“Sorry, you’ll have to wait for that,” we say to our children, a million times a day- according to them. To be honest, it can feel like a million times a day to us too! One thing we love about children is their enthusiasm for life, but it can make waiting very difficult. So how do we teach our children to be patient? We know it’s a skill they will need in life, and learning it can make everything at home feel a little easier too, right? We have some ideas for you to help support your child in building this skill.
First, it’s helpful to understand that patience fits into a bigger skill set of emotional regulation. 'Emotional regulation' is what it sounds like. It’s our ability to manage big emotions and stay in control of our feelings and bodies. As our brains and bodies grow, we gain brain structures and more skills for managing these big feelings. When we are little, we lack skills and brain structures to calm ourselves and understand concepts that help us wait. When you break it down, waiting takes many skills; identifying feelings, understanding time and adult perspectives, problem-solving, and emotional regulation- that’s a lot!
As children build skills for emotional regulation they gain the ability to have patience and wait for things in a calm manner. Until then, kids may have big feelings about waiting. It may sound counter-intuitive, but in order to teach patience, we must first welcome impatient feelings.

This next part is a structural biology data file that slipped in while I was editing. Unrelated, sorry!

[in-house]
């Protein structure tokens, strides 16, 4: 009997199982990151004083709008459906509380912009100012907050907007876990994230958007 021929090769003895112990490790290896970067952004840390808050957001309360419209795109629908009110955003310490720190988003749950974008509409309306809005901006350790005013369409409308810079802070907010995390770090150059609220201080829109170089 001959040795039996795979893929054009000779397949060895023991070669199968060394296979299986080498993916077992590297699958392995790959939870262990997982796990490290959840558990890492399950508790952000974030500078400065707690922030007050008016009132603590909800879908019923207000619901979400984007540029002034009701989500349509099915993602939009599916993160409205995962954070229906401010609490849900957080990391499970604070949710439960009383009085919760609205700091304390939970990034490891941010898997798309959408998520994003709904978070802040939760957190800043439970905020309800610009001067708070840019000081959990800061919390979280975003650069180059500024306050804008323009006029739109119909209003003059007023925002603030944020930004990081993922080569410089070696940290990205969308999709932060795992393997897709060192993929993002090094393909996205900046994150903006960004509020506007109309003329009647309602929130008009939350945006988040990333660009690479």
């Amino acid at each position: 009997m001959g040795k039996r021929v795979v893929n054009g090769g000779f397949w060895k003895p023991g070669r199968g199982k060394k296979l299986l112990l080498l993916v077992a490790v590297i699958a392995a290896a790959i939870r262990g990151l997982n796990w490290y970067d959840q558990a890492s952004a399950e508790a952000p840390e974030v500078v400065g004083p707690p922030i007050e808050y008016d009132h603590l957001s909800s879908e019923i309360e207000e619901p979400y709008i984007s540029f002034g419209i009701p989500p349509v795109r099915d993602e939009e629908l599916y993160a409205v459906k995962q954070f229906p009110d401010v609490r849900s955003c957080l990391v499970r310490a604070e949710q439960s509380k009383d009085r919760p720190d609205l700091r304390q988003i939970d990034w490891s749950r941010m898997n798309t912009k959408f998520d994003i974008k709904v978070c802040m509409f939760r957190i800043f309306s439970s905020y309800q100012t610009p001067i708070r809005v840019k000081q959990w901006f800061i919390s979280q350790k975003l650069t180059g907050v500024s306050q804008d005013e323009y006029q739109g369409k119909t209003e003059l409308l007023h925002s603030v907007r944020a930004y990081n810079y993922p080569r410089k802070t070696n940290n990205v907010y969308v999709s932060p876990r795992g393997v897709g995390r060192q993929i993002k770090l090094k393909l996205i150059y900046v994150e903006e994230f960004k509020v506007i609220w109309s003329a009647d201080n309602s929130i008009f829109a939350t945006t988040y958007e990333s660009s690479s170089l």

When we provide empathy to our children when they are having trouble being patient, it can help our child co-regulate in the moment. This means that we can use our own calm presence, and help children better understand their own feelings and calm down. You may try saying something like, “You really want to play that game with me now, but I have to finish up the dishes, it can be so hard to wait.” Here you have set a boundary, giving your child a chance to practice waiting, labeled feelings, and given empathy to help them feel understood.
Another way to help kids learn patience is to model patience. You may try saying in front of your child, “Oh dear! I’ve been waiting for the mail to come ALL day, I’m so excited for my package to arrive, it can be so hard to wait. Hmm… what should I do to help myself wait?” Modeling your own feelings, and the inner dialogue you have with yourself when you have to wait for something. Show them what you do to cope with those feelings.
Modeling your own struggle with waiting can help normalize these feelings. Children love when we can show them that we struggle with big feelings too.
Children also learn about patience through play and games. Children will naturally engage in play and learning to learn new skills on their own, but caregivers can join in the fun too! If your child struggles with patience, try selecting some games or activities your kids enjoy and practice turn-taking and problem solving when conflicts emerge. These skills will help children build up practice and learn new ways to be patient. It’s way better to learn skills while having fun, right?
We know that children will definitely get many chances in life to practice waiting. As their brains and bodies grow, most children will learn the skills necessary to regulate their emotions while they wait. I guess what we are saying is, if your child isn't showing patience yet, try some of the ideas above, but most of all... be patient.